Objective. The main purpose of the present study was to calculate percentile curves for total sleep duration per 24 hours, for nighttime and for daytime sleep duration from early infancy to late adolescence to illustrate the developmental course and age-specific variability of these variables among subjects.
Methods. A total of 493 subjects from the Zurich Longitudinal Studies were followed using structured sleep-related questionnaires at 1, 3, 6, 9, 12, 18, and 24 months after birth and then at annual intervals until 16 years of age. Gaussian percentiles for ages 3 months to 16 years were calculated for total sleep duration (time in bed) and nighttime and daytime sleep duration. The mean sleep duration for ages 1 to 16 years was estimated by generalized additive models based on the loess smoother; a cohort effect also had to be included. The standard deviation (SD) was estimated from the loess smoothed absolute residuals from the mean curve. For ages 3, 6, and 9 months, an alternative approach with a simple model linear in age was used. For age 1 month, empirical percentiles were calculated.
Results. Total sleep duration decreased from an average of 14.2 hours (SD: 1.9 hours) at 6 months of age to an average of 8.1 hours (SD: 0.8 hours) at 16 years of age. The variance showed the same declining trend: the interquartile range at 6 months after birth was 2.5 hours, whereas at 16 years of age, it was only 1.0 hours. Total sleep duration decreased across the studied cohorts (1974–1993) because of increasingly later bedtime but unchanged wake time across decades. Consolidation of nocturnal sleep occurred during the first 12 months after birth with a decreasing trend of daytime sleep. This resulted in a small increase of nighttime sleep duration by 1 year of age (mean 11.0 ± 1.1 hours at 1 month to 11.7 ± 1.0 hours at 1 year of age). The most prominent decline in napping habits occurred between 1.5 years of age (96.4% of all children) and 4 years of age (35.4%).
Conclusions. Percentile curves provide valuable information on developmental course and age-specific variability of sleep duration for the health care professional who deals with sleep problems in pediatric practice.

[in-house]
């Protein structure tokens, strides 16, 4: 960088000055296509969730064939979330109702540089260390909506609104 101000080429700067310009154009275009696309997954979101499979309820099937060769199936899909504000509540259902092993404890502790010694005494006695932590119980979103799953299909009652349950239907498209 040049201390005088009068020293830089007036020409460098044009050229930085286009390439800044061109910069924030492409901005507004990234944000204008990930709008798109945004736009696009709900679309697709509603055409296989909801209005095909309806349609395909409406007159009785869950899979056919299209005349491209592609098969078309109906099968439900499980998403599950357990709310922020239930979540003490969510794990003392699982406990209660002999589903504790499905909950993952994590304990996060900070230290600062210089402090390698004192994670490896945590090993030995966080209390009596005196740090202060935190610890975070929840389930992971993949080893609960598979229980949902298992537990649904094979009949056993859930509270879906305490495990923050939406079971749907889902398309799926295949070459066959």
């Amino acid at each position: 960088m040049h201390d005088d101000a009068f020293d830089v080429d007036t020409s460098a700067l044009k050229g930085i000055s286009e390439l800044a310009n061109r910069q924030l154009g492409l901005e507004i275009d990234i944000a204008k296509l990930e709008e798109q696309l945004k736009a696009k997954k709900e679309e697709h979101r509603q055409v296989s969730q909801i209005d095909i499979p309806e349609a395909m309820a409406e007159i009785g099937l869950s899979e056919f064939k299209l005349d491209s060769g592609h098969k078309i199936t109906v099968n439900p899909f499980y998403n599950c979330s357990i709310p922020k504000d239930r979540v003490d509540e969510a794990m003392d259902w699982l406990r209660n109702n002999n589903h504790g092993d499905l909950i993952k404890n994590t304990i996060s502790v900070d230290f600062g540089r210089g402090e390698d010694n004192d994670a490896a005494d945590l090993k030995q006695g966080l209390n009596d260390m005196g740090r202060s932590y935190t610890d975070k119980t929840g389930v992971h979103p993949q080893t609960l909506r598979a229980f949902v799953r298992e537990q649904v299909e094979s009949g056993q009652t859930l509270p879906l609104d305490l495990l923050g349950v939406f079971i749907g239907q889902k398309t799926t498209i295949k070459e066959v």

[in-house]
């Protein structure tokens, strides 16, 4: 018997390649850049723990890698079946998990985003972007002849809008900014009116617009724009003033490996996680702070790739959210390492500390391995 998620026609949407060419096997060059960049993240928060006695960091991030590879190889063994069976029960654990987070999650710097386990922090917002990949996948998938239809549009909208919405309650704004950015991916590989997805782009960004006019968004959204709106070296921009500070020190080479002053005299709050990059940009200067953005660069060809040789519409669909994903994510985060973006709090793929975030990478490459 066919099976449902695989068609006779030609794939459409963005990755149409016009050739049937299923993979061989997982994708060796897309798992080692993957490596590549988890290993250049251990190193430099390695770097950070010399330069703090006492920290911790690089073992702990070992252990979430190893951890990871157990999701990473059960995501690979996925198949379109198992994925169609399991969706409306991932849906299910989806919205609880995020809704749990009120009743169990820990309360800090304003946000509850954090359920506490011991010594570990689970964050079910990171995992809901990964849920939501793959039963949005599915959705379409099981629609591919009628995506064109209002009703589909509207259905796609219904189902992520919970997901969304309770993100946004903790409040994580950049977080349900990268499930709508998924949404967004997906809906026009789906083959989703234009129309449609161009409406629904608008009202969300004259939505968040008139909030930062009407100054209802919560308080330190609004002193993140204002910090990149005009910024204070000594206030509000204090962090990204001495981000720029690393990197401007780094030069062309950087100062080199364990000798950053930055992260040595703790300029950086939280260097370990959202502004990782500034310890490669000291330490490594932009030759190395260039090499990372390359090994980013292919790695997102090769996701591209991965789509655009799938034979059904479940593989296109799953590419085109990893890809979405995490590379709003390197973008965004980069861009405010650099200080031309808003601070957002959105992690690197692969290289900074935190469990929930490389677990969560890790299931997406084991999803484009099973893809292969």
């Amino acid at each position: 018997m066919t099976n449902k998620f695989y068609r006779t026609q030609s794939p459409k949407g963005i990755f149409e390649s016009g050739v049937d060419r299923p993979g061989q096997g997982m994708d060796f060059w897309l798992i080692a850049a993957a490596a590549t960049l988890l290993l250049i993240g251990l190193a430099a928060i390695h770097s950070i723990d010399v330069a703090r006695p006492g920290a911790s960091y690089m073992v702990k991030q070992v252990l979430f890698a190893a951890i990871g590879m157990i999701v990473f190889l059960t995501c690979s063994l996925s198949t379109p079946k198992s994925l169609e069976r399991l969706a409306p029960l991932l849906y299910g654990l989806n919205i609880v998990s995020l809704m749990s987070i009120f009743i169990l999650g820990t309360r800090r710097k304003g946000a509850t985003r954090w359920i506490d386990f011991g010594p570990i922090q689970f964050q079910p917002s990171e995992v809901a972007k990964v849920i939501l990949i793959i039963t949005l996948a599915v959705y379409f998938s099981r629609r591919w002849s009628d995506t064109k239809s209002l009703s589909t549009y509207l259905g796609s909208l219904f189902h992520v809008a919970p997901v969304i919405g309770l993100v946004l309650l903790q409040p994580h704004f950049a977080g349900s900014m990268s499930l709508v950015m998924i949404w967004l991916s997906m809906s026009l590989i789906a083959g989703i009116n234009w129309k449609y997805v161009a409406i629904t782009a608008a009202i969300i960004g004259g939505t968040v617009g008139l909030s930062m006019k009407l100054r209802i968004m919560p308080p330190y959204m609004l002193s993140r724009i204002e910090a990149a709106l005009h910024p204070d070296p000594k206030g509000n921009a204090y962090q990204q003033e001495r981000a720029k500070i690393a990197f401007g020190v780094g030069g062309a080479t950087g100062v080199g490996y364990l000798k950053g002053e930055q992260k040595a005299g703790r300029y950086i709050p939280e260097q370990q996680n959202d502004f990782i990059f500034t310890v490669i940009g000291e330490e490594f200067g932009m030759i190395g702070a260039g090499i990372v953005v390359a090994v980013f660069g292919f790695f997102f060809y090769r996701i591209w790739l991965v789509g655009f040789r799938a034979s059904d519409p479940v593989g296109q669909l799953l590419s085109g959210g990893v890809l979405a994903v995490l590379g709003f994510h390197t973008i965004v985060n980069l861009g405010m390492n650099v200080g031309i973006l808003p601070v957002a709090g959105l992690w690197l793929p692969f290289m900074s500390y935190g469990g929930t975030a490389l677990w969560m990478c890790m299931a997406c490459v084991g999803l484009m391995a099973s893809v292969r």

Epidemiologic studies have demonstrated in various age groups from infancy to adolescence a high prevalence of sleep disturbances that are associated with significant medical, psychological, and social consequences (see review1). They range from frequent night wakings or difficulties in falling asleep in early childhood to more medically or biologically based disorders in school-aged children and adolescents, such as obstructive sleep apnea, parasomnia, or excessive sleepiness.1 Knowledge of sleep characteristics, such as the amount of sleep and the timing of bedtime and daytime naps, is of importance in assessing sleep complaints and in providing preventive advice.
It is a common clinical experience that parents are frequently concerned that children do not get enough hours of sleep for their age. They tend to overestimate children’s sleep requirements.2,3 Unrealistic or rigid parental expectations of sleep need without taking the child’s age into account have been shown to be a significant cause for bedtime difficulties and for frequent night and/or early morning wakings.2,3 If the time that a child spends in bed exceeds his or her actual sleep need, then he or she may struggle at bedtime, awaken during the night, or awaken too early in the morning.4 A successful and effective approach to the management of these interactive sleep problems is to adjust the time in bed to the real sleep requirement.2
Sleep duration as an indicator for sleep need declines considerably from the newborn period to late adolescence, but substantial individual variability remains at all ages. Studies with age-specific reference values from infancy through adolescence with large study populations are scarce. Most studies examined a small number of children, were focused on limited age groups, or did not analyze the interindividual variability.5–13 Thus, complete normative data on children’s sleep duration as a function of chronological age do not exist.14 However, such data are necessary to deal accurately with sleep problems in children and to reassure distressed parents.2
The aim of this study was to present percentile curves for total sleep duration per 24 hours, for nighttime and for daytime sleep duration. These data provide valuable information for the health care professional who deals with sleep disorders in pediatric practice.